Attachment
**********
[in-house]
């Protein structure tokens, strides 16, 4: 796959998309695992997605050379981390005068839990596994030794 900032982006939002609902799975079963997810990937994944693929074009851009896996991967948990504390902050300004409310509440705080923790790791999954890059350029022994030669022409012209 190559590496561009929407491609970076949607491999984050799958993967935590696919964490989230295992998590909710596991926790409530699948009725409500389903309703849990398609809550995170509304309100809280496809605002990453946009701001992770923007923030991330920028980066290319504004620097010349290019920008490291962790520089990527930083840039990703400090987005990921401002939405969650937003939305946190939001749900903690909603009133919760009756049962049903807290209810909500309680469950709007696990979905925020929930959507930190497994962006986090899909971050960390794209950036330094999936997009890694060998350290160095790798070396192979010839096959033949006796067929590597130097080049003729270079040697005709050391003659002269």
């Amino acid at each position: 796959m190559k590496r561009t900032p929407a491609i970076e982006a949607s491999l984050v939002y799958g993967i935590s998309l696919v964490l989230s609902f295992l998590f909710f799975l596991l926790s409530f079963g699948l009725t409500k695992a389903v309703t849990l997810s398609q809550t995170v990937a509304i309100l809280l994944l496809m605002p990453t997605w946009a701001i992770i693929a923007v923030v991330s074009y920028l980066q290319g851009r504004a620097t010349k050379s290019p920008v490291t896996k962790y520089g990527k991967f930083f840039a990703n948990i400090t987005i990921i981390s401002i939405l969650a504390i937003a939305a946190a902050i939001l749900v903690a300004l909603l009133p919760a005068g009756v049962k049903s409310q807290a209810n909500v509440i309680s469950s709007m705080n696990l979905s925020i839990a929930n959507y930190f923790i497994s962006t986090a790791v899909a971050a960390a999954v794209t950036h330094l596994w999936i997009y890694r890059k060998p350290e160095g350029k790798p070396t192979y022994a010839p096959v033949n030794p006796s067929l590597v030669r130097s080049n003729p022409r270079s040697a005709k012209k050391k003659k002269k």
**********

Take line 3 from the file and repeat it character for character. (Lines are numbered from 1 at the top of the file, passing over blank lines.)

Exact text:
């Amino acid at each position: 796959m190559k590496r561009t900032p929407a491609i970076e982006a949607s491999l984050v939002y799958g993967i935590s998309l696919v964490l989230s609902f295992l998590f909710f799975l596991l926790s409530f079963g699948l009725t409500k695992a389903v309703t849990l997810s398609q809550t995170v990937a509304i309100l809280l994944l496809m605002p990453t997605w946009a701001i992770i693929a923007v923030v991330s074009y920028l980066q290319g851009r504004a620097t010349k050379s290019p920008v490291t896996k962790y520089g990527k991967f930083f840039a990703n948990i400090t987005i990921i981390s401002i939405l969650a504390i937003a939305a946190a902050i939001l749900v903690a300004l909603l009133p919760a005068g009756v049962k049903s409310q807290a209810n909500v509440i309680s469950s709007m705080n696990l979905s925020i839990a929930n959507y930190f923790i497994s962006t986090a790791v899909a971050a960390a999954v794209t950036h330094l596994w999936i997009y890694r890059k060998p350290e160095g350029k790798p070396t192979y022994a010839p096959v033949n030794p006796s067929l590597v030669r130097s080049n003729p022409r270079s040697a005709k012209k050391k003659k002269k």